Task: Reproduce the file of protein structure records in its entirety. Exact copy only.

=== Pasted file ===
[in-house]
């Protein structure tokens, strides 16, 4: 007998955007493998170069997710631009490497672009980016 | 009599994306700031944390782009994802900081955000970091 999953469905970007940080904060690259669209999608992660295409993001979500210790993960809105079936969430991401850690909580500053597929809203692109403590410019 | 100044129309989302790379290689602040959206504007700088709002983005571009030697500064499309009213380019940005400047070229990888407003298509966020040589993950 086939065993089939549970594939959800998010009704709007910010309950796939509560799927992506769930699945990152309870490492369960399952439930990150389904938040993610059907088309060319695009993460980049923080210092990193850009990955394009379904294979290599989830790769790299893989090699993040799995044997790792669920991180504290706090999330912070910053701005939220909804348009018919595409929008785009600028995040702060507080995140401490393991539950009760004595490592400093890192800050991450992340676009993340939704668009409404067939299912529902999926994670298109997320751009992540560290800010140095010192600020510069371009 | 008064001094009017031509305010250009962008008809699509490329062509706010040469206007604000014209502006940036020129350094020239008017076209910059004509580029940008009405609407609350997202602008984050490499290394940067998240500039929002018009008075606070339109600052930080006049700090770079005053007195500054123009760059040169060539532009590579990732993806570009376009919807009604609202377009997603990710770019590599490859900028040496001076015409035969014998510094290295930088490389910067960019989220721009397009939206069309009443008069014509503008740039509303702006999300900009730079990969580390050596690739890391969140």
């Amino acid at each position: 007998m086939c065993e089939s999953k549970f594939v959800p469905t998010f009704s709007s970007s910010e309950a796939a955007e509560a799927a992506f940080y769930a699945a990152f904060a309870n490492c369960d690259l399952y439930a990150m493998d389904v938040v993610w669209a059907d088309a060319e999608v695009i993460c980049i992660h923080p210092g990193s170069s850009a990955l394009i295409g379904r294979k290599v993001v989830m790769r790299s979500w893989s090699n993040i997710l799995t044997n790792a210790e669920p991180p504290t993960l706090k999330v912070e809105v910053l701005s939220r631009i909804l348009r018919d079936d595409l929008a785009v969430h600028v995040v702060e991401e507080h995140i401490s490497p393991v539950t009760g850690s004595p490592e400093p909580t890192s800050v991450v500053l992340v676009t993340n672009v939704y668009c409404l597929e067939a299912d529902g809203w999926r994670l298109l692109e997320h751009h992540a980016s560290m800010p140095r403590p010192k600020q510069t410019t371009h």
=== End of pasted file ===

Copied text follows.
[in-house]
């Protein structure tokens, strides 16, 4: 007998955007493998170069997710631009490497672009980016 | 009599994306700031944390782009994802900081955000970091 999953469905970007940080904060690259669209999608992660295409993001979500210790993960809105079936969430991401850690909580500053597929809203692109403590410019 | 100044129309989302790379290689602040959206504007700088709002983005571009030697500064499309009213380019940005400047070229990888407003298509966020040589993950 086939065993089939549970594939959800998010009704709007910010309950796939509560799927992506769930699945990152309870490492369960399952439930990150389904938040993610059907088309060319695009993460980049923080210092990193850009990955394009379904294979290599989830790769790299893989090699993040799995044997790792669920991180504290706090999330912070910053701005939220909804348009018919595409929008785009600028995040702060507080995140401490393991539950009760004595490592400093890192800050991450992340676009993340939704668009409404067939299912529902999926994670298109997320751009992540560290800010140095010192600020510069371009 | 008064001094009017031509305010250009962008008809699509490329062509706010040469206007604000014209502006940036020129350094020239008017076209910059004509580029940008009405609407609350997202602008984050490499290394940067998240500039929002018009008075606070339109600052930080006049700090770079005053007195500054123009760059040169060539532009590579990732993806570009376009919807009604609202377009997603990710770019590599490859900028040496001076015409035969014998510094290295930088490389910067960019989220721009397009939206069309009443008069014509503008740039509303702006999300900009730079990969580390050596690739890391969140």
């Amino acid at each position: 007998m086939c065993e089939s999953k549970f594939v959800p469905t998010f009704s709007s970007s910010e309950a796939a955007e509560a799927a992506f940080y769930a699945a990152f904060a309870n490492c369960d690259l399952y439930a990150m493998d389904v938040v993610w669209a059907d088309a060319e999608v695009i993460c980049i992660h923080p210092g990193s170069s850009a990955l394009i295409g379904r294979k290599v993001v989830m790769r790299s979500w893989s090699n993040i997710l799995t044997n790792a210790e669920p991180p504290t993960l706090k999330v912070e809105v910053l701005s939220r631009i909804l348009r018919d079936d595409l929008a785009v969430h600028v995040v702060e991401e507080h995140i401490s490497p393991v539950t009760g850690s004595p490592e400093p909580t890192s800050v991450v500053l992340v676009t993340n672009v939704y668009c409404l597929e067939a299912d529902g809203w999926r994670l298109l692109e997320h751009h992540a980016s560290m800010p140095r403590p010192k600020q510069t410019t371009h």